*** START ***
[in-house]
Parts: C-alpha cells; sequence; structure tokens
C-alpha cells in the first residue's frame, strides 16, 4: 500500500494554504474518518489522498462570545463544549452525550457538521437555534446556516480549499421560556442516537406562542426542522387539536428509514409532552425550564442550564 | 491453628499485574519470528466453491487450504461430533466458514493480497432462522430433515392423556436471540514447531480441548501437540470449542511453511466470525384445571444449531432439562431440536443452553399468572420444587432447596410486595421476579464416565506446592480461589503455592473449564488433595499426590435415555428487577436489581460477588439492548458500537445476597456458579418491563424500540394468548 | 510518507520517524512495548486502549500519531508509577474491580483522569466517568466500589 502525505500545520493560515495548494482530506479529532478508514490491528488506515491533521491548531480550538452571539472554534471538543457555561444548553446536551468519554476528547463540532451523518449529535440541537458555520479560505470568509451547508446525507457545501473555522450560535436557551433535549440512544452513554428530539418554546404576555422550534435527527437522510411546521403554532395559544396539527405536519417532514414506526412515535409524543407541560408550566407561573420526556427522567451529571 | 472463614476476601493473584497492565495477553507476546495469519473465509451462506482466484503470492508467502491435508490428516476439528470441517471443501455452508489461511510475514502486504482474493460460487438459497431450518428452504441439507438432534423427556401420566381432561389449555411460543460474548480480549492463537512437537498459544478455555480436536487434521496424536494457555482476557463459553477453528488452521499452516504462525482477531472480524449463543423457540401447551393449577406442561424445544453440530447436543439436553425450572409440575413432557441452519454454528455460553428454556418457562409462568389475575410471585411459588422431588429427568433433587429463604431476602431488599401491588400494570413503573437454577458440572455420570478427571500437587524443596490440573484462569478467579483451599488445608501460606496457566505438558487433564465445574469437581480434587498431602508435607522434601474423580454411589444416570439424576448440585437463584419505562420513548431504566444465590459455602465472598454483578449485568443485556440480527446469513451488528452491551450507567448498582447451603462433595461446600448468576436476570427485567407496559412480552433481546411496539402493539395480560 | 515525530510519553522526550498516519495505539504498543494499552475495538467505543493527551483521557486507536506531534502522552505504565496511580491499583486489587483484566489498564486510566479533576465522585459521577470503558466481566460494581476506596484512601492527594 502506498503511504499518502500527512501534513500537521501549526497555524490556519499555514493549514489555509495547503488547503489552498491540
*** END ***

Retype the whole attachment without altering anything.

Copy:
[in-house]
Parts: C-alpha cells; sequence; structure tokens
C-alpha cells in the first residue's frame, strides 16, 4: 500500500494554504474518518489522498462570545463544549452525550457538521437555534446556516480549499421560556442516537406562542426542522387539536428509514409532552425550564442550564 | 491453628499485574519470528466453491487450504461430533466458514493480497432462522430433515392423556436471540514447531480441548501437540470449542511453511466470525384445571444449531432439562431440536443452553399468572420444587432447596410486595421476579464416565506446592480461589503455592473449564488433595499426590435415555428487577436489581460477588439492548458500537445476597456458579418491563424500540394468548 | 510518507520517524512495548486502549500519531508509577474491580483522569466517568466500589 502525505500545520493560515495548494482530506479529532478508514490491528488506515491533521491548531480550538452571539472554534471538543457555561444548553446536551468519554476528547463540532451523518449529535440541537458555520479560505470568509451547508446525507457545501473555522450560535436557551433535549440512544452513554428530539418554546404576555422550534435527527437522510411546521403554532395559544396539527405536519417532514414506526412515535409524543407541560408550566407561573420526556427522567451529571 | 472463614476476601493473584497492565495477553507476546495469519473465509451462506482466484503470492508467502491435508490428516476439528470441517471443501455452508489461511510475514502486504482474493460460487438459497431450518428452504441439507438432534423427556401420566381432561389449555411460543460474548480480549492463537512437537498459544478455555480436536487434521496424536494457555482476557463459553477453528488452521499452516504462525482477531472480524449463543423457540401447551393449577406442561424445544453440530447436543439436553425450572409440575413432557441452519454454528455460553428454556418457562409462568389475575410471585411459588422431588429427568433433587429463604431476602431488599401491588400494570413503573437454577458440572455420570478427571500437587524443596490440573484462569478467579483451599488445608501460606496457566505438558487433564465445574469437581480434587498431602508435607522434601474423580454411589444416570439424576448440585437463584419505562420513548431504566444465590459455602465472598454483578449485568443485556440480527446469513451488528452491551450507567448498582447451603462433595461446600448468576436476570427485567407496559412480552433481546411496539402493539395480560 | 515525530510519553522526550498516519495505539504498543494499552475495538467505543493527551483521557486507536506531534502522552505504565496511580491499583486489587483484566489498564486510566479533576465522585459521577470503558466481566460494581476506596484512601492527594 502506498503511504499518502500527512501534513500537521501549526497555524490556519499555514493549514489555509495547503488547503489552498491540